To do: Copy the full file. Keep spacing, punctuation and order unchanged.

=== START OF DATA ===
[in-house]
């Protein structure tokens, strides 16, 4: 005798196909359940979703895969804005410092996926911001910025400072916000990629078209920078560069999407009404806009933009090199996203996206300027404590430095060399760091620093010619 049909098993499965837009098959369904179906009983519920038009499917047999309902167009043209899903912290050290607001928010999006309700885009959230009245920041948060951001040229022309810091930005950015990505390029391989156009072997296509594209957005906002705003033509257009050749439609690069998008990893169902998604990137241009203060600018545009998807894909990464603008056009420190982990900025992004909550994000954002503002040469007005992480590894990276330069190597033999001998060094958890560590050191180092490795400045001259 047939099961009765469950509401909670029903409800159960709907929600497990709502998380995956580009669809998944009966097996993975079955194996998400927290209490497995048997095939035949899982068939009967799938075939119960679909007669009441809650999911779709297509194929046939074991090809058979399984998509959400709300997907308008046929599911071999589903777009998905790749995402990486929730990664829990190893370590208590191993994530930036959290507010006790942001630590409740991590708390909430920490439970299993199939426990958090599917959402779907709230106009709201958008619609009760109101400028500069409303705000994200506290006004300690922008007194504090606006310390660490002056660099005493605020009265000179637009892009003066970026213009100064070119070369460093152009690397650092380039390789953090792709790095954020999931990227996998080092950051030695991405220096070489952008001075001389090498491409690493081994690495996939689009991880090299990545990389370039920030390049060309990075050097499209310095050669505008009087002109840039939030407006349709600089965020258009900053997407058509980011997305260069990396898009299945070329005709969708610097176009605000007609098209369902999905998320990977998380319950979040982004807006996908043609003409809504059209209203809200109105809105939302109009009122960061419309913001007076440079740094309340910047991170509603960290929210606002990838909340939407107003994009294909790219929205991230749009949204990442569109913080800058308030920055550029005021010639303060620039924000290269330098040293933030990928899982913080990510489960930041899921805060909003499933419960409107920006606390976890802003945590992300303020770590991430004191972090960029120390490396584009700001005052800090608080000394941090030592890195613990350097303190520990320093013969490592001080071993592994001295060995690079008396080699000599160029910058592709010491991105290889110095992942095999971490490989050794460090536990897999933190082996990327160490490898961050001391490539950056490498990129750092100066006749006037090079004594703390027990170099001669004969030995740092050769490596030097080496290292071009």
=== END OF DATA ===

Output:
[in-house]
């Protein structure tokens, strides 16, 4: 005798196909359940979703895969804005410092996926911001910025400072916000990629078209920078560069999407009404806009933009090199996203996206300027404590430095060399760091620093010619 049909098993499965837009098959369904179906009983519920038009499917047999309902167009043209899903912290050290607001928010999006309700885009959230009245920041948060951001040229022309810091930005950015990505390029391989156009072997296509594209957005906002705003033509257009050749439609690069998008990893169902998604990137241009203060600018545009998807894909990464603008056009420190982990900025992004909550994000954002503002040469007005992480590894990276330069190597033999001998060094958890560590050191180092490795400045001259 047939099961009765469950509401909670029903409800159960709907929600497990709502998380995956580009669809998944009966097996993975079955194996998400927290209490497995048997095939035949899982068939009967799938075939119960679909007669009441809650999911779709297509194929046939074991090809058979399984998509959400709300997907308008046929599911071999589903777009998905790749995402990486929730990664829990190893370590208590191993994530930036959290507010006790942001630590409740991590708390909430920490439970299993199939426990958090599917959402779907709230106009709201958008619609009760109101400028500069409303705000994200506290006004300690922008007194504090606006310390660490002056660099005493605020009265000179637009892009003066970026213009100064070119070369460093152009690397650092380039390789953090792709790095954020999931990227996998080092950051030695991405220096070489952008001075001389090498491409690493081994690495996939689009991880090299990545990389370039920030390049060309990075050097499209310095050669505008009087002109840039939030407006349709600089965020258009900053997407058509980011997305260069990396898009299945070329005709969708610097176009605000007609098209369902999905998320990977998380319950979040982004807006996908043609003409809504059209209203809200109105809105939302109009009122960061419309913001007076440079740094309340910047991170509603960290929210606002990838909340939407107003994009294909790219929205991230749009949204990442569109913080800058308030920055550029005021010639303060620039924000290269330098040293933030990928899982913080990510489960930041899921805060909003499933419960409107920006606390976890802003945590992300303020770590991430004191972090960029120390490396584009700001005052800090608080000394941090030592890195613990350097303190520990320093013969490592001080071993592994001295060995690079008396080699000599160029910058592709010491991105290889110095992942095999971490490989050794460090536990897999933190082996990327160490490898961050001391490539950056490498990129750092100066006749006037090079004594703390027990170099001669004969030995740092050769490596030097080496290292071009």